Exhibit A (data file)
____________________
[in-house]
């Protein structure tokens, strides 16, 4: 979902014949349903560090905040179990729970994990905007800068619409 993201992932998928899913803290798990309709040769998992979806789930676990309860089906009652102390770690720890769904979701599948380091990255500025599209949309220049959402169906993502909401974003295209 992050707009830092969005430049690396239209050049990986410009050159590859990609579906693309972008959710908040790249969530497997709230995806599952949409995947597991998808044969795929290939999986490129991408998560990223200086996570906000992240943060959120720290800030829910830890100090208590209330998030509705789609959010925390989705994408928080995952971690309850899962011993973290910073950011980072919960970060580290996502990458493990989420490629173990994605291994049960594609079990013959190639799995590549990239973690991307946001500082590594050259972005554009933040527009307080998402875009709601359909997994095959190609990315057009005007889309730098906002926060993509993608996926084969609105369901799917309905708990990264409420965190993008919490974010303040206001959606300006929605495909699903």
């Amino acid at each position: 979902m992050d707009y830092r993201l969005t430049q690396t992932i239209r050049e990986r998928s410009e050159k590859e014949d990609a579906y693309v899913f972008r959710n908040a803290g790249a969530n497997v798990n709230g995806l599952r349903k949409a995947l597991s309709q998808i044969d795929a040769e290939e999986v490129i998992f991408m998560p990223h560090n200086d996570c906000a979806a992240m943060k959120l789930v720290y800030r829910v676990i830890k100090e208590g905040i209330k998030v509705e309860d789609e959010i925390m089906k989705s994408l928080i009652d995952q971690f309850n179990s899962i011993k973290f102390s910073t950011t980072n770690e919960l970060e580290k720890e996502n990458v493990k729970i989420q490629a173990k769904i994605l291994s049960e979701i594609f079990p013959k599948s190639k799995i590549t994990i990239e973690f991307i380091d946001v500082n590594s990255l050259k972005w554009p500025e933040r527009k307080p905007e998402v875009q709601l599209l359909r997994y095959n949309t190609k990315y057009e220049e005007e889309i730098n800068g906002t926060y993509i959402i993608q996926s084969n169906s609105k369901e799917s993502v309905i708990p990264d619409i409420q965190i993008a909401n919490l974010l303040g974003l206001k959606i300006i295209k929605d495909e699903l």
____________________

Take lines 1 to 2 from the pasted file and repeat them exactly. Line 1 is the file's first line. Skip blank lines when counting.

[in-house]
């Protein structure tokens, strides 16, 4: 979902014949349903560090905040179990729970994990905007800068619409 993201992932998928899913803290798990309709040769998992979806789930676990309860089906009652102390770690720890769904979701599948380091990255500025599209949309220049959402169906993502909401974003295209 992050707009830092969005430049690396239209050049990986410009050159590859990609579906693309972008959710908040790249969530497997709230995806599952949409995947597991998808044969795929290939999986490129991408998560990223200086996570906000992240943060959120720290800030829910830890100090208590209330998030509705789609959010925390989705994408928080995952971690309850899962011993973290910073950011980072919960970060580290996502990458493990989420490629173990994605291994049960594609079990013959190639799995590549990239973690991307946001500082590594050259972005554009933040527009307080998402875009709601359909997994095959190609990315057009005007889309730098906002926060993509993608996926084969609105369901799917309905708990990264409420965190993008919490974010303040206001959606300006929605495909699903």